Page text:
So there's some good and bad there. Kessler's statement obviously indicates that there's work to be done, but bringing in players and owners signals some movement. There has to be something for them to be talking about. 

But the tone of the comments reads more as the two sides being at a breaking point. They're either headed towards a breakthrough that could lead to a handshake deal to save the regular season, or on the verge of shutting it down and beginning to cancel regular season games. 

We're inside a minute and down two scores. Someone doesn't make a play soon, it's going to be time to turn out the lights. 
Posted on: September 28, 2011 9:53 am

Lockout: Which side's going to mess this up?

By Matt Moore

Ken Berger of CBSSports.com reports:
Owners have indicated a willingness to drop their insistence on a hard team salary cap in exchange for adjustments to the luxury tax system and key spending exceptions, two people with knowledge of the negotiations told CBSSports.com Tuesday night.

The offer by league negotiators came Tuesday in a brief, two-hour bargaining session that set the stage for what one source described as "an important day" on Wednesday.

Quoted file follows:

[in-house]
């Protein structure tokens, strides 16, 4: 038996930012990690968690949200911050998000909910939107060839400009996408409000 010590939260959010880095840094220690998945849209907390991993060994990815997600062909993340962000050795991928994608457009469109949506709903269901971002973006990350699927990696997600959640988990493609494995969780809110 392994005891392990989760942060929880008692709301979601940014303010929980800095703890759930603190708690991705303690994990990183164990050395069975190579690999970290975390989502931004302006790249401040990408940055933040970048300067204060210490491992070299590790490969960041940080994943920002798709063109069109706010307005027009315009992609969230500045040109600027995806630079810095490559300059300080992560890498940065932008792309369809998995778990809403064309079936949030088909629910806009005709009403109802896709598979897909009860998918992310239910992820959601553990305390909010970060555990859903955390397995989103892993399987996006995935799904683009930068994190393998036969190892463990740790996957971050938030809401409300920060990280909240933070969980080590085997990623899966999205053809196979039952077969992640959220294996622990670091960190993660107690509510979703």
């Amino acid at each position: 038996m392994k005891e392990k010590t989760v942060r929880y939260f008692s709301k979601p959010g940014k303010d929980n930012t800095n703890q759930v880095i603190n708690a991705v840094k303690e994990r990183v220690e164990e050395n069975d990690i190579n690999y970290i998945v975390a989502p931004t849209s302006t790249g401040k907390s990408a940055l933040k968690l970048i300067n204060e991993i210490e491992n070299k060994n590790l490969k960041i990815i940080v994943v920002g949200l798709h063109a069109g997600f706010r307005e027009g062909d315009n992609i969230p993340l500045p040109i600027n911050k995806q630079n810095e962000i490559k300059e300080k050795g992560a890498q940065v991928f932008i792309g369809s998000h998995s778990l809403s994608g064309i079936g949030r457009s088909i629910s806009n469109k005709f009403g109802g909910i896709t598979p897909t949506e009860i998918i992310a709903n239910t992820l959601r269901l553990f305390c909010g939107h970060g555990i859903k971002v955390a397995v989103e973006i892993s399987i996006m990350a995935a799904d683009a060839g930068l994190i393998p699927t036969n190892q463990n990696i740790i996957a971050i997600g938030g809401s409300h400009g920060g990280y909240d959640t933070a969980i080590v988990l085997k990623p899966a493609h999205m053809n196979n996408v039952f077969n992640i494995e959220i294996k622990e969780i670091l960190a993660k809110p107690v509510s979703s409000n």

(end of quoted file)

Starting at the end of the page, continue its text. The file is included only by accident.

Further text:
"It's put up or shut up time," said the person, who is connected to the talks but spoke on condition of anonymity due to the sensitivity of the negotiations.
via Sources: Owners drop insistence on hard cap - CBSSports.com.

We're starting to see a pattern with how these negotiations are going. The smaller groups meet together, and a lot of progress is made. Both sides come out with compromise, new ideas, and a move towards a deal. Then the two sides bring their respective constituencies in to talk about it and everything falls apart. In esseence, everything goes fine in the owners-players conversation until you involve the owners and the players. It's pretty much all downhill from there.  

With talks expected to extend Wednesday before both sides break for the Jewish holiday Rosh Hashanah, that leaves both sides with several days to damage and deconstruct any and all progress made this week as the hard-liners break apart on the details. It's been known for a while that the only way a deal is done is if both sides can get the moderates behind the wheel and move the extremists back to the fringes. The question is which side will tear it down?